No. But it does mean that you need to question your participation in this dwindling medium and ensure that it’s not just nostalgia or inertia that’s keeping you there. We have seen dentists act as though cancelling their yellow page ads is like saying goodbye to an old friend. But if your friend keeps mooching money off you and never bothers to pay you back, how good of a friend are they, anyway?
The fact is that these days the yellow pages should really only be considered by a very specific type of practice. Is it right for yours? Read on…
We have a golden rule about which dental practices should and shouldn’t advertise in the yellow pages:
If you can get into one of the first six positions in your dental section for less than 30 percent of your marketing budget, advertising in the yellow pages could be a good strategy.
Please keep in mind that there are areas in the country that are served by two or more yellow page directories. You must be able to cover the first six positions in ALL the yellow page directories that serve your area for less than 30 percent of your annual marketing budget.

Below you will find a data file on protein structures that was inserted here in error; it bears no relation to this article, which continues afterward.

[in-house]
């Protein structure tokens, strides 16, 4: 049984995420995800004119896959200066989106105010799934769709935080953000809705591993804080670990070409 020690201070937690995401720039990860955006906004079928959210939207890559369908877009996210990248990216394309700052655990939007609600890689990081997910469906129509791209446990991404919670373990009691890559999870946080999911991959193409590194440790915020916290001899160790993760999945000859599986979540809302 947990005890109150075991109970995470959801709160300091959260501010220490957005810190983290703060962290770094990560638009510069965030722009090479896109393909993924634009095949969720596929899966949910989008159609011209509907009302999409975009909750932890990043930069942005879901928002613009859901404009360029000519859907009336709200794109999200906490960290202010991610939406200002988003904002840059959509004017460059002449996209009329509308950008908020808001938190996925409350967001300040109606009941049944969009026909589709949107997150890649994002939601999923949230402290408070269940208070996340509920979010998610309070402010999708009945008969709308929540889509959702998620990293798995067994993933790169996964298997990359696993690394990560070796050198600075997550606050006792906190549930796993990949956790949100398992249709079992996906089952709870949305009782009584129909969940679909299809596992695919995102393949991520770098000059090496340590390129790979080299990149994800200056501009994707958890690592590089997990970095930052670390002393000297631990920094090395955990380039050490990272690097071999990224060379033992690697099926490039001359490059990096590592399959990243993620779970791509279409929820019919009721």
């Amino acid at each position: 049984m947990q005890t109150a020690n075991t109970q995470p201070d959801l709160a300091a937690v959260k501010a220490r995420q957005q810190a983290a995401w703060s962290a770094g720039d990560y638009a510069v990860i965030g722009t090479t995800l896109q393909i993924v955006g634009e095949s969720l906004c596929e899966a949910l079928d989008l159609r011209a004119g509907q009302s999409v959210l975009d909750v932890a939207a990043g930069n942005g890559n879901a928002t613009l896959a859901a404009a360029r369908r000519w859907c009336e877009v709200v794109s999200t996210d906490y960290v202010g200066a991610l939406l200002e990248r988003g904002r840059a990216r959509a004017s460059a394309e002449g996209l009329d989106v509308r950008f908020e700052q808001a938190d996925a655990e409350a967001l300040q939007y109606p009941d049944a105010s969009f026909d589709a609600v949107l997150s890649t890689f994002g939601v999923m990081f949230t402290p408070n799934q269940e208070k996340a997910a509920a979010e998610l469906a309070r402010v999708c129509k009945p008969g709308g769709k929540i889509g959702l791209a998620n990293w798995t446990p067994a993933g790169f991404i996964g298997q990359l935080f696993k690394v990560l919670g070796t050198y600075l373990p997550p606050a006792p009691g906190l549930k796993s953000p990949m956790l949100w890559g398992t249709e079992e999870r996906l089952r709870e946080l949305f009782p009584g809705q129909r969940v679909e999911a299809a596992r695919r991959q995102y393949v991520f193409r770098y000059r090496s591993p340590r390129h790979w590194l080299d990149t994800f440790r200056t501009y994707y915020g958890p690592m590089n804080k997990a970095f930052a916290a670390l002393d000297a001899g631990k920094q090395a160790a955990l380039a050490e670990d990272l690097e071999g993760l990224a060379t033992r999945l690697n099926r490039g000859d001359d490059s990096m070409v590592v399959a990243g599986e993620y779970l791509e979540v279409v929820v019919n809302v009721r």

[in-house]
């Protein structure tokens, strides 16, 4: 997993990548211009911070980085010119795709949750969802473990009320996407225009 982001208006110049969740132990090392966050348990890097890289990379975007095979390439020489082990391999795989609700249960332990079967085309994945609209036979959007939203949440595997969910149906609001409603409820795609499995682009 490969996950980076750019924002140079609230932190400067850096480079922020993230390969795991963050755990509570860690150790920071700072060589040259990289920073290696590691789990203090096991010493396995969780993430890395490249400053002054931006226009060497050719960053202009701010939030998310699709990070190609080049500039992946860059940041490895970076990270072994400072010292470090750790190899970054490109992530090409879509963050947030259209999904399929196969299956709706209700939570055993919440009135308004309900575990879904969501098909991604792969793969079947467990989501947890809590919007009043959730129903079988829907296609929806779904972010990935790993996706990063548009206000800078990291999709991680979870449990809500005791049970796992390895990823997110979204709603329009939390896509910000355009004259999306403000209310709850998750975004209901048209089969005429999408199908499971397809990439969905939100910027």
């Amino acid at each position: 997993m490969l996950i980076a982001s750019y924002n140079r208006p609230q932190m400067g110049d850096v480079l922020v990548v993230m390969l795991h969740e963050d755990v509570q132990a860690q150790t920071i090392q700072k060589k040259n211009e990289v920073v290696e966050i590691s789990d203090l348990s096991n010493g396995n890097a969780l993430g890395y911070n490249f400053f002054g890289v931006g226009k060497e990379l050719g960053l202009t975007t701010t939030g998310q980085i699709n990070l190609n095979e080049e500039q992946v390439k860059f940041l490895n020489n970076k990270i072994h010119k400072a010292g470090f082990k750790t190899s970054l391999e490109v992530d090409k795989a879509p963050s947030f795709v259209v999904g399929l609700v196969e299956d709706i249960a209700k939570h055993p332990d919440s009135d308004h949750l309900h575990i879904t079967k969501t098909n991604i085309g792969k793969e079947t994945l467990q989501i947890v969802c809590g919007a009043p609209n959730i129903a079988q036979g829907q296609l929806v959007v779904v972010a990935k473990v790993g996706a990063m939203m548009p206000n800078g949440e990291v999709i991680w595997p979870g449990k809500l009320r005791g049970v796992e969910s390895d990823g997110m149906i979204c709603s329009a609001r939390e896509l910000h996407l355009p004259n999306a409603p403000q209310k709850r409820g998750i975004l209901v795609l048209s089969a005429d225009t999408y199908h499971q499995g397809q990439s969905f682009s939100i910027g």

Now, in the cases of some rural, semi-rural or even suburban practices, this might be feasible. But following this rule will automatically eliminate the yellow pages as a viable marketing medium for practices in any of the major metropolitan areas. Why? Buying yellow pages ads in these areas will use up more than 30 percent of your marketing budget—guaranteed.
Unfortunately, dilution has also weakened the effectiveness of the yellow pages. Here’s how dilution works. Say you’re in a suburban location. Twenty years ago, there may have been only a few dentists in the directory in your town. Today there could be 30. And instead of one directory, there are now three. So, each year, you are competing against more and more dentists, and if your budget only stretches to an ad in ONE of the three directories, you’re only reaching a third of the population—or less. Nobody’s reaching for all three directories to look for a dentist. So, the luck of the draw dictates whether someone will pick up the one you’re listed in. Now your reach into the community is seriously diluted. And it’s the same scenario in urban centers, only on a larger scale. While your ad may have offered a good return on investment 20 years ago, the returns are shrinking each year.
Interesting fact: if there are three directories, there are three directory sales representatives that will all tell you they enjoy 80 percent market share when trying to sell you another annual contract. This is called yellow page ad sales representative math 😊